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Types of Fingerprint Scanners and How They Work

Author: Benson Hedge
by Benson Hedge
Posted: Sep 23, 2015

Usernames and passwords are the first step to authenticate people who log on to a certain system. However there are many conditions when a much stronger authentication system is required for protecting highly sensitive and confidential data and files, especially for remote users, and multi factor authentication is presently the best available solution for the challenge. In this type of authentication system a user is required to provide more than one piece of identity information and typical identification factors include something that the user knows along with something the user has, like a smart card or hardware/USB token. In addition, strong multi factor authentication systems include something the user is such as finger or palm prints, iris/retina recognition, voice pattern recognition etc.

Fingerprints are now extensively used for identification in a biometric authentication system and a fingerprint scanner is used for storing, comparing and verification purposes. As the chance of two persons having the same fingerprints is absolutely negligible, a fingerprint reader is increasingly being used for controlling access to various systems. But if you are going to put a multifactor authentication system in place that uses fingerprint for identifying persons and providing them access to company data and documents – you need to understand that these systems work in two separate stages. The first stage is called ‘enrollment’ during which the system is fed fingerprint samples of all authorized persons through fingerprint scanning which are then analyzed and templates are stored in a secure database. Once this is done, the system is ready for the second stage – that is verification and anyone who wants to gain access will need to get their fingerprint identified by the scanner. Any advanced finger scanner will take not more than a few seconds to collect the fingerprint and then compare that with all prints in its existing database to determine whether the person is entitled to gain access or not.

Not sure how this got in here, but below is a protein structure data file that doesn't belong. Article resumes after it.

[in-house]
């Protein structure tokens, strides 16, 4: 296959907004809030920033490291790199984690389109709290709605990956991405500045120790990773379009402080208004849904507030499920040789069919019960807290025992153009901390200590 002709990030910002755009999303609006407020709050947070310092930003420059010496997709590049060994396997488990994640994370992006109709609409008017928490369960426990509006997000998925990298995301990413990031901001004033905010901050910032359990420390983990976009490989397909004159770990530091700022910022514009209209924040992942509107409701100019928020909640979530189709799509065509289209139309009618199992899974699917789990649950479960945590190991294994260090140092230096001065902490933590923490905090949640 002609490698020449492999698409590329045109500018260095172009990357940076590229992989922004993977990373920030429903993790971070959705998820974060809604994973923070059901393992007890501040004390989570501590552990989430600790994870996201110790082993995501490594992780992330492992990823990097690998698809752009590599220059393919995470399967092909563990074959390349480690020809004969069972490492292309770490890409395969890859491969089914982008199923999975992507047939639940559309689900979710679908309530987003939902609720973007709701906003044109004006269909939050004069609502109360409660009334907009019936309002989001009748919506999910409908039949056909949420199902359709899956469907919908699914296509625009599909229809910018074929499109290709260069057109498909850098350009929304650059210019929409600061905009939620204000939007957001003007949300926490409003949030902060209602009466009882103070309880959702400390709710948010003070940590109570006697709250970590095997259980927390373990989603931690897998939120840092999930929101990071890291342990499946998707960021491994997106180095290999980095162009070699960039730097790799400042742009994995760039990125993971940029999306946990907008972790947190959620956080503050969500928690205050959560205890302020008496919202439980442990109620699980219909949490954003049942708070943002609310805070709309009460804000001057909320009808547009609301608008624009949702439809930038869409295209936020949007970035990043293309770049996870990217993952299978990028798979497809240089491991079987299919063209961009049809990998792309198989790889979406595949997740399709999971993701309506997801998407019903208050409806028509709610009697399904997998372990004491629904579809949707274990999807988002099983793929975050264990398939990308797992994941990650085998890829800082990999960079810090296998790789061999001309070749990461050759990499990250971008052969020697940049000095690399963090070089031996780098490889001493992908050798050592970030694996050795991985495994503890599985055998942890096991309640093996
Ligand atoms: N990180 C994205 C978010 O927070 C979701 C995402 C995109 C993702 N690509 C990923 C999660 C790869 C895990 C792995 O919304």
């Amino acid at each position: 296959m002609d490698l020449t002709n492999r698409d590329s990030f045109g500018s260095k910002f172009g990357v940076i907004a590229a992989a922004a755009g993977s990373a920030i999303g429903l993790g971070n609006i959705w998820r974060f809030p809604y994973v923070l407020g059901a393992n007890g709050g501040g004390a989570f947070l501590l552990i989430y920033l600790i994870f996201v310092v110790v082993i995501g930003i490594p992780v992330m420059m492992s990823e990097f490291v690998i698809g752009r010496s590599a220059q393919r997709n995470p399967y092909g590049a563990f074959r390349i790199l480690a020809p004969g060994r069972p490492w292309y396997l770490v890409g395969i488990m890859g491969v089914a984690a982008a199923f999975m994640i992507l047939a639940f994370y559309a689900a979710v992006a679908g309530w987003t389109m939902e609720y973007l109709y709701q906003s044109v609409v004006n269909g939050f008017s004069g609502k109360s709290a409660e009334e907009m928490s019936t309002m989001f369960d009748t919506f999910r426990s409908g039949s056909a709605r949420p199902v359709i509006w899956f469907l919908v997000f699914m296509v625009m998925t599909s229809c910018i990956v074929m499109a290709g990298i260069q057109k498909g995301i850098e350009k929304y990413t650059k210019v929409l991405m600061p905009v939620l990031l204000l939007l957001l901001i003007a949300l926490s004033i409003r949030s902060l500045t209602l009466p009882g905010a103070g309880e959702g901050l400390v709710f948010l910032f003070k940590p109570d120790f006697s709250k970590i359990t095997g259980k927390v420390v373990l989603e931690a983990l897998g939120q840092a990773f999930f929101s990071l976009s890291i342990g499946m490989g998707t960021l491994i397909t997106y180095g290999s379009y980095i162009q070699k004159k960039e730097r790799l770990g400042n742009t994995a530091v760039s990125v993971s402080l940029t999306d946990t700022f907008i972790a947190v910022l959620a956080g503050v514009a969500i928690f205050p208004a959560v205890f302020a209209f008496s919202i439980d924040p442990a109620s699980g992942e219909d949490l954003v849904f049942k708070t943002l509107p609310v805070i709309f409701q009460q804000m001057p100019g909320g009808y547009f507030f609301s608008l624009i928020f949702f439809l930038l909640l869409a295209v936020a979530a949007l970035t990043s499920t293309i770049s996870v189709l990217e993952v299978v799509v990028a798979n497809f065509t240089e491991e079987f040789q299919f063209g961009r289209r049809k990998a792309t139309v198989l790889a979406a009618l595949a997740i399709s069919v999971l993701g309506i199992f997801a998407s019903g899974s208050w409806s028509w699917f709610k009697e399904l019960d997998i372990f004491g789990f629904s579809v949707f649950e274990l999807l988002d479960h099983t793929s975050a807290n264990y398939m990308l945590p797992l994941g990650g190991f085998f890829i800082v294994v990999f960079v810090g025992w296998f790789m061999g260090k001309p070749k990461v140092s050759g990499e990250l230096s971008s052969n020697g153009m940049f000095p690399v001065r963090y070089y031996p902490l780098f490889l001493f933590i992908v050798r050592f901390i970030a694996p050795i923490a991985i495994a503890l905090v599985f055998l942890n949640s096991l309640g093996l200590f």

Depending upon the method of scanning, fingerprint readers can be classified in two categories – optical scanners and capacitive scanners. An optical fingerprint scanner uses a bright light beam for effectively taking a digital photograph which is then fed into a computer scanner. There is a light sensitive chip known as ‘charge-coupled device’ or CCD that actually produces the digital image which is then automatically analyzed by the computer and turned into a code by using sophisticated pattern-matching software. On the other hand, capacitive scanners electrically measure a finger when it is rested on the scanning surface and the fingerprint picture is developed by measuring the distances between high and low areas on your fingertip.

If you are looking to buy a new fingerprint reader there are various factors that you need to consider like their OS compatibility, application and directory integration capabilities, easy management etc. Make sure that the scanner you buy is compatible with the OS you are presently running and you can also integrate it with your already existing applications and directories without much difficulty. Easy management of the scanner is also another important factor to consider and if you are looking for more expert guidance on buying a new finger scanner –you can visit

About The Author

Benson Hedge is a pioneer in the field of biometric authentication and runs his own organization manufacturing security systems relating to this technology. He also likes to spread awareness about the many aspects related to the industry through the many informative articles he writes.

About the Author

Crossmatch provides a variety of identity management solutions such as fingerprint biometric hardware, strong authentication software and developer tools.

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Author: Benson Hedge

Benson Hedge

Member since: Feb 03, 2015
Published articles: 20

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